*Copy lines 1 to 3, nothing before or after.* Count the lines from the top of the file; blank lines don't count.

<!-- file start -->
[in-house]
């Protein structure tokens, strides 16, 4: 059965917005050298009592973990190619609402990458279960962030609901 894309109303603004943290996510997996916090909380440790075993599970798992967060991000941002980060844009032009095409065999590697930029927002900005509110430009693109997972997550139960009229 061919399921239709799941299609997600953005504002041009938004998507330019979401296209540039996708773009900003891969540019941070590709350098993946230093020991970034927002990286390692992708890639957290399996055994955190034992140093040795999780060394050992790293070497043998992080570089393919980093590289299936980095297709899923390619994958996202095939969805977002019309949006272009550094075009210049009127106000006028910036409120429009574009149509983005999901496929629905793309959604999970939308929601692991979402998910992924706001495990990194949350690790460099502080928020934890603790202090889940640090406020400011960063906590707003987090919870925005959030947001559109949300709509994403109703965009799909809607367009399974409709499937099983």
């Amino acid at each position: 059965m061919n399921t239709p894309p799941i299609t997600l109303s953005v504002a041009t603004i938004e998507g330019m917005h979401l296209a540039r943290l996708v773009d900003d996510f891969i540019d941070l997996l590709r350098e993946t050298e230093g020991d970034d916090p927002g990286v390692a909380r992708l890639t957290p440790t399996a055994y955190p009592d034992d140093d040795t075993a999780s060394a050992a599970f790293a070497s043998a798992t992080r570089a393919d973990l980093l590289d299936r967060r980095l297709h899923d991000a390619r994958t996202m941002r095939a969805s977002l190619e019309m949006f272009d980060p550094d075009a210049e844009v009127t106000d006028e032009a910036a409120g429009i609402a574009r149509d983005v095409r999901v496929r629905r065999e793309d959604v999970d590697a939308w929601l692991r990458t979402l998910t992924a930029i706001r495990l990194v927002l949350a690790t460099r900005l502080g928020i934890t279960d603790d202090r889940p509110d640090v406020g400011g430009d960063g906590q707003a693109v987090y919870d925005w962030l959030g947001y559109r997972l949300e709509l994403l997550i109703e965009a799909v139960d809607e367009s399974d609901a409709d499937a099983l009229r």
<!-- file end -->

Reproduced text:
[in-house]
């Protein structure tokens, strides 16, 4: 059965917005050298009592973990190619609402990458279960962030609901 894309109303603004943290996510997996916090909380440790075993599970798992967060991000941002980060844009032009095409065999590697930029927002900005509110430009693109997972997550139960009229 061919399921239709799941299609997600953005504002041009938004998507330019979401296209540039996708773009900003891969540019941070590709350098993946230093020991970034927002990286390692992708890639957290399996055994955190034992140093040795999780060394050992790293070497043998992080570089393919980093590289299936980095297709899923390619994958996202095939969805977002019309949006272009550094075009210049009127106000006028910036409120429009574009149509983005999901496929629905793309959604999970939308929601692991979402998910992924706001495990990194949350690790460099502080928020934890603790202090889940640090406020400011960063906590707003987090919870925005959030947001559109949300709509994403109703965009799909809607367009399974409709499937099983």
């Amino acid at each position: 059965m061919n399921t239709p894309p799941i299609t997600l109303s953005v504002a041009t603004i938004e998507g330019m917005h979401l296209a540039r943290l996708v773009d900003d996510f891969i540019d941070l997996l590709r350098e993946t050298e230093g020991d970034d916090p927002g990286v390692a909380r992708l890639t957290p440790t399996a055994y955190p009592d034992d140093d040795t075993a999780s060394a050992a599970f790293a070497s043998a798992t992080r570089a393919d973990l980093l590289d299936r967060r980095l297709h899923d991000a390619r994958t996202m941002r095939a969805s977002l190619e019309m949006f272009d980060p550094d075009a210049e844009v009127t106000d006028e032009a910036a409120g429009i609402a574009r149509d983005v095409r999901v496929r629905r065999e793309d959604v999970d590697a939308w929601l692991r990458t979402l998910t992924a930029i706001r495990l990194v927002l949350a690790t460099r900005l502080g928020i934890t279960d603790d202090r889940p509110d640090v406020g400011g430009d960063g906590q707003a693109v987090y919870d925005w962030l959030g947001y559109r997972l949300e709509l994403l997550i109703e965009a799909v139960d809607e367009s399974d609901a409709d499937a099983l009229r």